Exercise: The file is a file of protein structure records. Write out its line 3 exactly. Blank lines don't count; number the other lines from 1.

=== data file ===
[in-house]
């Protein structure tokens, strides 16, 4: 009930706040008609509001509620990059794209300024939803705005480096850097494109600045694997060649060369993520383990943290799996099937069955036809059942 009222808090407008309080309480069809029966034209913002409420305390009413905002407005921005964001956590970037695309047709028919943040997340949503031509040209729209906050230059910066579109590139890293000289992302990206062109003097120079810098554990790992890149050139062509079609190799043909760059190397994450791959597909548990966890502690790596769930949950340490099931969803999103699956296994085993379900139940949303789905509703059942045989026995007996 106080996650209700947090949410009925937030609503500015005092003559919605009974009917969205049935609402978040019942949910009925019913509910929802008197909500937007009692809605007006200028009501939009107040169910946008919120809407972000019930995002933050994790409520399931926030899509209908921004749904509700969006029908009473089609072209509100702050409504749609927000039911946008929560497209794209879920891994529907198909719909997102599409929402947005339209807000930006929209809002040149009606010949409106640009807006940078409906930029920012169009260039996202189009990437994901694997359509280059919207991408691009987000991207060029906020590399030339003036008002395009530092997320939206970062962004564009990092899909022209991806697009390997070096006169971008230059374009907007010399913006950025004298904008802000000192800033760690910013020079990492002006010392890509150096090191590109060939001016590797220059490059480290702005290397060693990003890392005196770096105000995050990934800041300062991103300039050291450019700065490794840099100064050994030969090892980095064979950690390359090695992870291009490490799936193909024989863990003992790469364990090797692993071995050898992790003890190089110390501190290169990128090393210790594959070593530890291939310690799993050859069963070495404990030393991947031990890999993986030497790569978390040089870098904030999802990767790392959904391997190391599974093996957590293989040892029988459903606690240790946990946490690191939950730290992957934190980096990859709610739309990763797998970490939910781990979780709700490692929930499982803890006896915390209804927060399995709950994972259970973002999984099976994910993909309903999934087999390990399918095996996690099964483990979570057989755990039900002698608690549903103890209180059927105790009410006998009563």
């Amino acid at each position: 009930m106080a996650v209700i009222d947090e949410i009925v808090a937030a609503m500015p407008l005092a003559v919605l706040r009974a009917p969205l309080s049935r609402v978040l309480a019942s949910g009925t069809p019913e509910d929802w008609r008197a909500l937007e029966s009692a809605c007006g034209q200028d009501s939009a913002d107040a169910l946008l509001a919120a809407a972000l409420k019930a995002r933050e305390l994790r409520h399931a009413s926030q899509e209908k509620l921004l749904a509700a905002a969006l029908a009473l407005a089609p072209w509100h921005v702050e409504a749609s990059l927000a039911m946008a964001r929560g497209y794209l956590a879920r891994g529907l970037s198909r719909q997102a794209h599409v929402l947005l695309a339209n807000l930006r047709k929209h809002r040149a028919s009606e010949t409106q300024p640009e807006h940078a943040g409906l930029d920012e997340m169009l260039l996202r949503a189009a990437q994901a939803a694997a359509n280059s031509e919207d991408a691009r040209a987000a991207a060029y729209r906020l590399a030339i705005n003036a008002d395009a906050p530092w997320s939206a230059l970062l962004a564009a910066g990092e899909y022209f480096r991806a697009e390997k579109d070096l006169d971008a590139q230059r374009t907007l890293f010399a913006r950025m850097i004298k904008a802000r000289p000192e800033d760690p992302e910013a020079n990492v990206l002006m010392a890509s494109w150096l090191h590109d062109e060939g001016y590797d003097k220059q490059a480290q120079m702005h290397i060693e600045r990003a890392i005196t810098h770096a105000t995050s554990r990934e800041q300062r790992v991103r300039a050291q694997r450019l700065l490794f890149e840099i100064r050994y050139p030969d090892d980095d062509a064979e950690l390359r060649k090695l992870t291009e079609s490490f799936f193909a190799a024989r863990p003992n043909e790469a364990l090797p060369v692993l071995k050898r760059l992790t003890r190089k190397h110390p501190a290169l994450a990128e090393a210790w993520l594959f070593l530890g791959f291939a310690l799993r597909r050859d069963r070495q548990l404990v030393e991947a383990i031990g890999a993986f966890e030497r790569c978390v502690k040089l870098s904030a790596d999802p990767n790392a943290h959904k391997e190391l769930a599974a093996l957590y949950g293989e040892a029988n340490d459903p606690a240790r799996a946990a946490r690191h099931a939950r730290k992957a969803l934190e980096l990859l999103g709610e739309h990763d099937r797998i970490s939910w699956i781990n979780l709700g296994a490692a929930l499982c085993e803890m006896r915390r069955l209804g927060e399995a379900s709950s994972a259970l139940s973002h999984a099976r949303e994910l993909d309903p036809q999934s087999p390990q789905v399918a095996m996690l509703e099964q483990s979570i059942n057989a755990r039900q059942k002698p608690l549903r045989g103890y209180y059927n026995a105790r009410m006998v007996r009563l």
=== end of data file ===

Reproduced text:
């Amino acid at each position: 009930m106080a996650v209700i009222d947090e949410i009925v808090a937030a609503m500015p407008l005092a003559v919605l706040r009974a009917p969205l309080s049935r609402v978040l309480a019942s949910g009925t069809p019913e509910d929802w008609r008197a909500l937007e029966s009692a809605c007006g034209q200028d009501s939009a913002d107040a169910l946008l509001a919120a809407a972000l409420k019930a995002r933050e305390l994790r409520h399931a009413s926030q899509e209908k509620l921004l749904a509700a905002a969006l029908a009473l407005a089609p072209w509100h921005v702050e409504a749609s990059l927000a039911m946008a964001r929560g497209y794209l956590a879920r891994g529907l970037s198909r719909q997102a794209h599409v929402l947005l695309a339209n807000l930006r047709k929209h809002r040149a028919s009606e010949t409106q300024p640009e807006h940078a943040g409906l930029d920012e997340m169009l260039l996202r949503a189009a990437q994901a939803a694997a359509n280059s031509e919207d991408a691009r040209a987000a991207a060029y729209r906020l590399a030339i705005n003036a008002d395009a906050p530092w997320s939206a230059l970062l962004a564009a910066g990092e899909y022209f480096r991806a697009e390997k579109d070096l006169d971008a590139q230059r374009t907007l890293f010399a913006r950025m850097i004298k904008a802000r000289p000192e800033d760690p992302e910013a020079n990492v990206l002006m010392a890509s494109w150096l090191h590109d062109e060939g001016y590797d003097k220059q490059a480290q120079m702005h290397i060693e600045r990003a890392i005196t810098h770096a105000t995050s554990r990934e800041q300062r790992v991103r300039a050291q694997r450019l700065l490794f890149e840099i100064r050994y050139p030969d090892d980095d062509a064979e950690l390359r060649k090695l992870t291009e079609s490490f799936f193909a190799a024989r863990p003992n043909e790469a364990l090797p060369v692993l071995k050898r760059l992790t003890r190089k190397h110390p501190a290169l994450a990128e090393a210790w993520l594959f070593l530890g791959f291939a310690l799993r597909r050859d069963r070495q548990l404990v030393e991947a383990i031990g890999a993986f966890e030497r790569c978390v502690k040089l870098s904030a790596d999802p990767n790392a943290h959904k391997e190391l769930a599974a093996l957590y949950g293989e040892a029988n340490d459903p606690a240790r799996a946990a946490r690191h099931a939950r730290k992957a969803l934190e980096l990859l999103g709610e739309h990763d099937r797998i970490s939910w699956i781990n979780l709700g296994a490692a929930l499982c085993e803890m006896r915390r069955l209804g927060e399995a379900s709950s994972a259970l139940s973002h999984a099976r949303e994910l993909d309903p036809q999934s087999p390990q789905v399918a095996m996690l509703e099964q483990s979570i059942n057989a755990r039900q059942k002698p608690l549903r045989g103890y209180y059927n026995a105790r009410m006998v007996r009563l």